A number of consumer groups have had an issue with Walmart’s entry into the Metaverse. The online retailer announced last fall the launch of two new virtual worlds on Roblox, “Walmart Land” and “Universe of Play,” aimed at appealing to the next generation of shoppers. The experiences allow Roblox users to play games featuring toys and popular children’s characters, earn virtual toys that fall out of an airship, complete challenges, and explore “toy worlds,” among other things. But the groups argue that Walmart is blurring the lines between advertising and organic content, and fails to properly disclose that the content in these virtual worlds is essentially ads and should be labeled as such.
However, Walmart denies these allegations and says it complies with US children’s privacy laws.
The groups, led by advertising watchdog truthinadvertising.org (TINA.org), sent a letter to the Children’s Advertising Review Unit (CARU) asking them to review Walmart’s Roblox games.
CARU is part of the larger nonprofit BBB National Programs, which oversees a dozen industry self-regulatory programs across the United States. In January 2001, the CARU program became the first Federal Trade Commission (FTC) approved safe harbor under the United States Children’s Online Programs Privacy Act, COPPA. This means that participants who adhere to CARU guidelines are considered COPPA compliant, protecting them from any enforcement action by the FTC.
Simply put, being flagged as potentially non-compliant with the CARU program is not something a participant would like as it could put them on the FTC’s radar.
In the letter, stakeholders are writing to CARU’s Senior Vice President, Dona Fraser, to warn the organization about Walmart’s Roblox “Universe of Play” experience, claiming that the virtual world, which is aimed at young children, will transform Walmart’s goods and services into fraudulently marketed without providing adequate disclosures that the game itself and the content within it are in fact advertisements. Additionally, the groups note that Walmart uses CARU’s COPPA Safe Harbor program seal to convey the message that the game conforms to the organization’s policies.
The letter details various aspects of the Walmart Roblox experience that the groups say point to its nature as a “promotional game.”
This includes the game being modeled after Walmart’s toy catalog and using popular toys and characters such as LOL Surprise!, Jurassic World branded items, PAW Patrol, Magic Mixie, Razor scooters and others sold in Walmart stores and online sold. The game also encourages kids to “collect the hottest toys” where the game only notes that in the fine print “It’s an advertisement.” Similarly, as children walk around the island, they open gift boxes, which again contain toys but the message “This is an advertisement” appears in a barely visible font. These gift boxes showcase top sellers in the toy category, like a Vtech kids’ smartwatch, popular dolls, race cars, and more.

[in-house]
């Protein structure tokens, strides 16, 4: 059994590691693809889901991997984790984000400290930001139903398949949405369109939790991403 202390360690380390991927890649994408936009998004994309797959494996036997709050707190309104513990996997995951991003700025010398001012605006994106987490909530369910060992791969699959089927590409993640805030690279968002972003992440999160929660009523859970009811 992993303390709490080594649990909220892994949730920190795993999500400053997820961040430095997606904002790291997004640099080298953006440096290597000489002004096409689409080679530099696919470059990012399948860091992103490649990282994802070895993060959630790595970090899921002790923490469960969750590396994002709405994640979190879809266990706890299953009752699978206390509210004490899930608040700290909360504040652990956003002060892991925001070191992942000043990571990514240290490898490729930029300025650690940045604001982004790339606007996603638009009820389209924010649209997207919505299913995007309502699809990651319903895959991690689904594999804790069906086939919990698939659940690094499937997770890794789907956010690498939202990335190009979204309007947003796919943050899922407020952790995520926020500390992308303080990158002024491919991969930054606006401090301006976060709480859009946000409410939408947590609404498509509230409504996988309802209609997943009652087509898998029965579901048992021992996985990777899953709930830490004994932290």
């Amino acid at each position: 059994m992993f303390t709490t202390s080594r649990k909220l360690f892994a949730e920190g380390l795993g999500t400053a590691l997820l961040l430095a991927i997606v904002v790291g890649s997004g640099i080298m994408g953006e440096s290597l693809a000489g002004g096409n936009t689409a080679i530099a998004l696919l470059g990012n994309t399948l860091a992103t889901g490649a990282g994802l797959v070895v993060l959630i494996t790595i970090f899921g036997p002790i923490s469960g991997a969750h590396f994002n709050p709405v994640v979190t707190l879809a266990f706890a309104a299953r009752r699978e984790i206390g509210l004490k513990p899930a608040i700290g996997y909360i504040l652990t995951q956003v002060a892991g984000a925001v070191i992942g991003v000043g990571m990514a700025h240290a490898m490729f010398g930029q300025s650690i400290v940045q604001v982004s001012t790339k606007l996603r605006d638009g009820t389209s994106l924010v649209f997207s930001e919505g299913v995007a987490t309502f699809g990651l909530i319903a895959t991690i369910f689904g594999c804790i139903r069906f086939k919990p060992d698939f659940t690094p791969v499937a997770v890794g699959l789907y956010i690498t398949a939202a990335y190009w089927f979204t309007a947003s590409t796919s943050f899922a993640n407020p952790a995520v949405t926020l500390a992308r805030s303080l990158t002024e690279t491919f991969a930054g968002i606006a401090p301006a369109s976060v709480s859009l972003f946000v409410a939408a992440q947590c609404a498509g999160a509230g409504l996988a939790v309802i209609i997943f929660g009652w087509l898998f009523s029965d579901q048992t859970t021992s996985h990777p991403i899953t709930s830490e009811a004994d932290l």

Other unobtrusive promotional disclosures also appear in other parts of the game — such as signs that players’ avatars walk by while they collect coins, find toy boxes, or engage in other virtual activities, the letter said.
Similarly, the groups are having trouble with “Walmart Land,” another Roblox virtual world that kids can play in as avatars, and which is also where “Universe of Play” is being marketed.
Both games combined have attracted more than 12 million visitors since their launch, the letter said. Both games are also accessible to children of all ages as the “Age Guidelines” for the games on Roblox are marked “N/A”. The letter emphasizes that children under the age of 13 do not “fully understand the persuasive intent” of things like entertainment marketing.
“Walmart’s outrageous use of stealth marketing aimed at young children who are developmentally unable to recognize advertising content is not only appalling but deceptive and violates advertising truthfulness laws,” said Laura Smith , Legal Director of TINA.org, in a press release. “We urge CARU to act quickly to protect the millions of children who are manipulated by Walmart every day,” she added.
In addition to TINA.org, groups that have signed the letter include Fairplay, the Center for Digital Democracy and the National Association of Consumer Advocates. They ask CARU to audit Walmart’s games for compliance.
However, when reached for comment, Walmart claims that this has already taken place.
In a statement shared with TechCrunch, the retailer said:
In December 2022, Walmart was approved to participate in CARU’s COPPA Safe Harbor program after demonstrating that Universe of Play, a new immersive Roblox experience, meets the stringent requirements of COPPA and CARU guidelines.
Due to its younger user base, Roblox has already attracted the attention of other companies looking to market to kids, including Sanrio (Hello Kitty) and Mattel, which released a He-Man game on the platform last year. Mattel also partnered with Forever 21 in 2021 to create a Barbie-inspired collection and Kellogg’s first “Froot Loops” world.
Outside of the kids’ brands, many other companies have also targeted Roblox’s younger users, such as H&M, Spotify, Netflix, Samsung, Chipotle, Nike, Vans, and more.
Whether or not Walmart needs to make adjustments to its Roblox games could help set precedents as more brands enter the game worlds and the metaverse and advertising industries define their practices for this new form of social network.